The Middle: The Complete First Season

| September 28, 2010

I was resisting watching The Middle for reasons I don’t even know if I can explain. Most likely it was because it was simply time management. I had already fallen in love with the series Modern Family, and it was just easier to record that whole Wednesday night hour of that and Cougar Town, and once I started to do that, I started to really enjoy the latter as well, and I seemed to just conveniently forget about The Middle. Yet everyone kept telling me how wonderful a show it was and was making comparisons between their life and that of the Heck family’s.
I was barely even through the first episode before I was soon doing the same, comparing the Heck family to my own. Most of it was the same thing that either one of my kids were going through, or my husband and I were going through. That’s much of the draw of this series. Once I shared the show with my family, they felt the same way too.
The character of Frankie Heck (Patricia Heaton) was very identifiable to this mom, especially that harried, busy mom type of thing. She’s always trying to manage everything in the family and feeling like she’s just never going to make it. The first episode of the season she was trying to be everything to everyone, trying to help all three of her kids with different things, as well as holding down her job at a car dealership. Her life keeps interfering with her job, as while she’s showing cars to customers, she keeps getting messages from her family and the school via whoever it is answering the phone at the dealership. While just hearing his droll voice, at times he reminds me of Carlton the Doorman from Rhoda.
Frankie’s no-nonsense husband is a direct reflection of a lot of dads out there too. They’re just as stressed out as the moms, yet look at things much more simply, where it becomes, “If it bothers you, don’t do it,” whereas a mother’s response is more, “Well, let’s try to do it this way instead.”
Frankie throws the additional responsibility onto her husband Mike (Neil Flynn) to try and fix the clothes dryer. This is after teenage daughter Sue (Eden Sher) complains to Frankie that the dryer ate her leg warmers again. Frankie retorts, “What have I told you about not putting wet clothes in the dryer?” then tells her it’s just until her dad gets a chance to work on the dryer and fix it. ´╗┐The look Mike throws Frankie, at the mere mention of him fixing the dryer, is priceless.
It just really hit home here, as we had the same exact problem with our old clothes dryer. The choices are either buy a new dryer or buy all new clothes, and my teenage son was embarrassed that I would hang laundry up outside. He didn’t like being the only person in the neighborhood with laundry hanging up outside.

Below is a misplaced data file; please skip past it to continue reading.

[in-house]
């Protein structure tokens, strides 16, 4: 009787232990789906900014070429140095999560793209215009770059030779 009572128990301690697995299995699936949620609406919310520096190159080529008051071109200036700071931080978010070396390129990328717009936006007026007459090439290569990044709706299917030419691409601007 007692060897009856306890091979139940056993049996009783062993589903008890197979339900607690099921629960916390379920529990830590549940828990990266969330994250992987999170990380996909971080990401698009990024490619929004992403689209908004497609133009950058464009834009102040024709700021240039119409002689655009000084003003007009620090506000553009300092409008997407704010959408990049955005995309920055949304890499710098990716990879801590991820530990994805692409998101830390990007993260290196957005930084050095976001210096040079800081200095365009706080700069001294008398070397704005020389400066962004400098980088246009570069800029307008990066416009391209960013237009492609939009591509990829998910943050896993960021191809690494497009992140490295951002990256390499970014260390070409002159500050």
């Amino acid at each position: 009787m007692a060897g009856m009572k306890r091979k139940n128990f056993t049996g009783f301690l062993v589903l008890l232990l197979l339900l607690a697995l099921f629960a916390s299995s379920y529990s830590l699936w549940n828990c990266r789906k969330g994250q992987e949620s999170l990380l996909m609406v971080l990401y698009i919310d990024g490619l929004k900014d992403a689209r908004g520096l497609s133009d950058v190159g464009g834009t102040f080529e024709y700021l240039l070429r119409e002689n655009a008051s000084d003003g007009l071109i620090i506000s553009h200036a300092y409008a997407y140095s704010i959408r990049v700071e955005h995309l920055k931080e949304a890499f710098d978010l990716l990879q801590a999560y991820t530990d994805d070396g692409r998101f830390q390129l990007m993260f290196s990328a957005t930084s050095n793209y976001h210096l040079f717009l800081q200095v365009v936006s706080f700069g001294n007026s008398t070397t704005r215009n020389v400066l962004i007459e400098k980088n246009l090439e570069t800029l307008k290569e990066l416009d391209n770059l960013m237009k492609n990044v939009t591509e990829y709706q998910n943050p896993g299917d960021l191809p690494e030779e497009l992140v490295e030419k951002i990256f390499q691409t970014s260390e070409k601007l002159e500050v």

On Valentine’s Day, Frankie and Mike realize all of their kids have other plans for the night. For the first time in a long time, they’re all alone. They decide to go out to dinner, and once there, all the kids come crawling back to them. Their plans have all collapsed on them, and soon it’s Frankie and Mike, along with their kids, and their kids’ friends, at the restaurant. They’re … in the middle. Every single parent out there can relate to that.
The 16-year-old son, Axl (Charlie McDermott), was probably the biggest connection I saw to my own family. A teenage boy is a teenager boy is a teenage boy. Not to say that they’re all the same, but they certainly all go by the same M.O. it seems. The want to drive, aren’t always respectful, expect moms to do everything for them, etc. In the first two minutes of the series, Axl gets up in the morning and enters the kitchen in his boxer shorts, looks in the cupboard, then gets upset with his mom because there aren’t any chips. Yep, that’s a teenage boy. Luckily, my son isn’t walking around in his boxer shorts, but I can guarantee you that if he had his druthers, he would be.
Axl’s perfect foil is Sue, a 7th grader. She’s not as direct of a comparison to my own daughter, but there were certainly some times where I couldn’t help to compare them, especially Sue’s many freakouts about things that happen at school or how nothing is ever going to work out for her. Sue is just always trying so hard to fit in, and it just never works out quite so well for her.
Happy with not fitting in is the youngest son, Brick (Atticus Shaffer). He seems to be the smartest one in the family, yet he definitely has his psychological issues. I couldn’t really make a good comparison to anyone in my family, but he’s nevertheless a great character. After every thing he says, he looks down and whispers the last few words to himself, or confirms what everyone must be thinking, like, “I lied.”
Something about it, while funny, is also somehow seemingly real, and watching the extras on the DVD, it was mentioned that it was the actor himself that came up with that. The whispering was part of the character, but he’s the one that furthered it to be looking down every time he says that.
Some of the characters  are a little over the top, but you need that comedy, otherwise you would have families just like mine or yours, and at some point it would be a little to sad to realize this is your life. We need that disconnect. With as much fun as I had watching The Middle, it’s definitely programmed into the DVR to catch every episode of the second season. It’ll be interesting to see how they deal with the kids aging, if they become the Welcome Back Kotter kids who never age, or are like the Happy Days kids who just have newer kids brought in to keep the show young. Regardless of how they do it, I’ll be watching.
The Middle: The Complete First Season is available now on DVD.

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